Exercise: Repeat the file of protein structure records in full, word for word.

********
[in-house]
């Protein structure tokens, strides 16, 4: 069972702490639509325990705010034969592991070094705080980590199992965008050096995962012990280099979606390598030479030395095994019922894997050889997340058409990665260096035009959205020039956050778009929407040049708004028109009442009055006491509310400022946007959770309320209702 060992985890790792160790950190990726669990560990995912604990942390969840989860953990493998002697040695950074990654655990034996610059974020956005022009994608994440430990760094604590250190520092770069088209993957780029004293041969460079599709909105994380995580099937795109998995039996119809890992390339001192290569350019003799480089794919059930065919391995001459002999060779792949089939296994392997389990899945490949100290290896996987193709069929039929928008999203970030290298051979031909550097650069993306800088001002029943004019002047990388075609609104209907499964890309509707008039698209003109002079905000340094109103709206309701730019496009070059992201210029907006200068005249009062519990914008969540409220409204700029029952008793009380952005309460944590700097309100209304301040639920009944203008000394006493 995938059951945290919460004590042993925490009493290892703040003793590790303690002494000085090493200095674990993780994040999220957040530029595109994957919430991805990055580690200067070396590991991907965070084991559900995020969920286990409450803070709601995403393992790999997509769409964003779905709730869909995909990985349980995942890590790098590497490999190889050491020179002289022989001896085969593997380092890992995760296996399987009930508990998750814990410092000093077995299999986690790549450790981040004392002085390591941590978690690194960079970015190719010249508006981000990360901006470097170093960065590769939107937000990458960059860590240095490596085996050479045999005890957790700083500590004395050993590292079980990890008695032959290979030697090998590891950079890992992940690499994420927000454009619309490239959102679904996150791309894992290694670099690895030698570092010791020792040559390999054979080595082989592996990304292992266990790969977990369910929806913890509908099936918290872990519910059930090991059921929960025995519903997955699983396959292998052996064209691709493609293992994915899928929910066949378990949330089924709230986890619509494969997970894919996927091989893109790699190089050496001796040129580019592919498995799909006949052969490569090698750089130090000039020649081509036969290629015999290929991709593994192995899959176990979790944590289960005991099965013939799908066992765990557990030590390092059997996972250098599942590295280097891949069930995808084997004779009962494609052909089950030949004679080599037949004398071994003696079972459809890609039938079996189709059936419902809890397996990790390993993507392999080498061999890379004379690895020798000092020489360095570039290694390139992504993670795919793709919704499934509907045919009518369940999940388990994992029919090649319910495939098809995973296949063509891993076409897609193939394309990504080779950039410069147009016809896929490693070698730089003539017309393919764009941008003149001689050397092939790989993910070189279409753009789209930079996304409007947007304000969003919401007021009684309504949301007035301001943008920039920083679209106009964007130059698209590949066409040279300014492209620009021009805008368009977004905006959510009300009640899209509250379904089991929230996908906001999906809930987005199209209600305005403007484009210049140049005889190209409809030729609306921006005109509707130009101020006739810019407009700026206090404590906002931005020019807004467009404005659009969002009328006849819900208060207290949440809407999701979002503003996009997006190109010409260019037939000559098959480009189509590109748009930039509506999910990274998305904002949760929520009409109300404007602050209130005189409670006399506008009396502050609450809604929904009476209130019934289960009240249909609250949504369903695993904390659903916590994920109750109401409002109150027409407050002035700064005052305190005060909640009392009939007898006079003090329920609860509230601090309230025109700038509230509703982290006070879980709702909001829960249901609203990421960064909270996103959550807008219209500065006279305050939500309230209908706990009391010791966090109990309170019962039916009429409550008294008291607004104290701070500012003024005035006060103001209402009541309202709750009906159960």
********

[in-house]
């Protein structure tokens, strides 16, 4: 069972702490639509325990705010034969592991070094705080980590199992965008050096995962012990280099979606390598030479030395095994019922894997050889997340058409990665260096035009959205020039956050778009929407040049708004028109009442009055006491509310400022946007959770309320209702 060992985890790792160790950190990726669990560990995912604990942390969840989860953990493998002697040695950074990654655990034996610059974020956005022009994608994440430990760094604590250190520092770069088209993957780029004293041969460079599709909105994380995580099937795109998995039996119809890992390339001192290569350019003799480089794919059930065919391995001459002999060779792949089939296994392997389990899945490949100290290896996987193709069929039929928008999203970030290298051979031909550097650069993306800088001002029943004019002047990388075609609104209907499964890309509707008039698209003109002079905000340094109103709206309701730019496009070059992201210029907006200068005249009062519990914008969540409220409204700029029952008793009380952005309460944590700097309100209304301040639920009944203008000394006493 995938059951945290919460004590042993925490009493290892703040003793590790303690002494000085090493200095674990993780994040999220957040530029595109994957919430991805990055580690200067070396590991991907965070084991559900995020969920286990409450803070709601995403393992790999997509769409964003779905709730869909995909990985349980995942890590790098590497490999190889050491020179002289022989001896085969593997380092890992995760296996399987009930508990998750814990410092000093077995299999986690790549450790981040004392002085390591941590978690690194960079970015190719010249508006981000990360901006470097170093960065590769939107937000990458960059860590240095490596085996050479045999005890957790700083500590004395050993590292079980990890008695032959290979030697090998590891950079890992992940690499994420927000454009619309490239959102679904996150791309894992290694670099690895030698570092010791020792040559390999054979080595082989592996990304292992266990790969977990369910929806913890509908099936918290872990519910059930090991059921929960025995519903997955699983396959292998052996064209691709493609293992994915899928929910066949378990949330089924709230986890619509494969997970894919996927091989893109790699190089050496001796040129580019592919498995799909006949052969490569090698750089130090000039020649081509036969290629015999290929991709593994192995899959176990979790944590289960005991099965013939799908066992765990557990030590390092059997996972250098599942590295280097891949069930995808084997004779009962494609052909089950030949004679080599037949004398071994003696079972459809890609039938079996189709059936419902809890397996990790390993993507392999080498061999890379004379690895020798000092020489360095570039290694390139992504993670795919793709919704499934509907045919009518369940999940388990994992029919090649319910495939098809995973296949063509891993076409897609193939394309990504080779950039410069147009016809896929490693070698730089003539017309393919764009941008003149001689050397092939790989993910070189279409753009789209930079996304409007947007304000969003919401007021009684309504949301007035301001943008920039920083679209106009964007130059698209590949066409040279300014492209620009021009805008368009977004905006959510009300009640899209509250379904089991929230996908906001999906809930987005199209209600305005403007484009210049140049005889190209409809030729609306921006005109509707130009101020006739810019407009700026206090404590906002931005020019807004467009404005659009969002009328006849819900208060207290949440809407999701979002503003996009997006190109010409260019037939000559098959480009189509590109748009930039509506999910990274998305904002949760929520009409109300404007602050209130005189409670006399506008009396502050609450809604929904009476209130019934289960009240249909609250949504369903695993904390659903916590994920109750109401409002109150027409407050002035700064005052305190005060909640009392009939007898006079003090329920609860509230601090309230025109700038509230509703982290006070879980709702909001829960249901609203990421960064909270996103959550807008219209500065006279305050939500309230209908706990009391010791966090109990309170019962039916009429409550008294008291607004104290701070500012003024005035006060103001209402009541309202709750009906159960």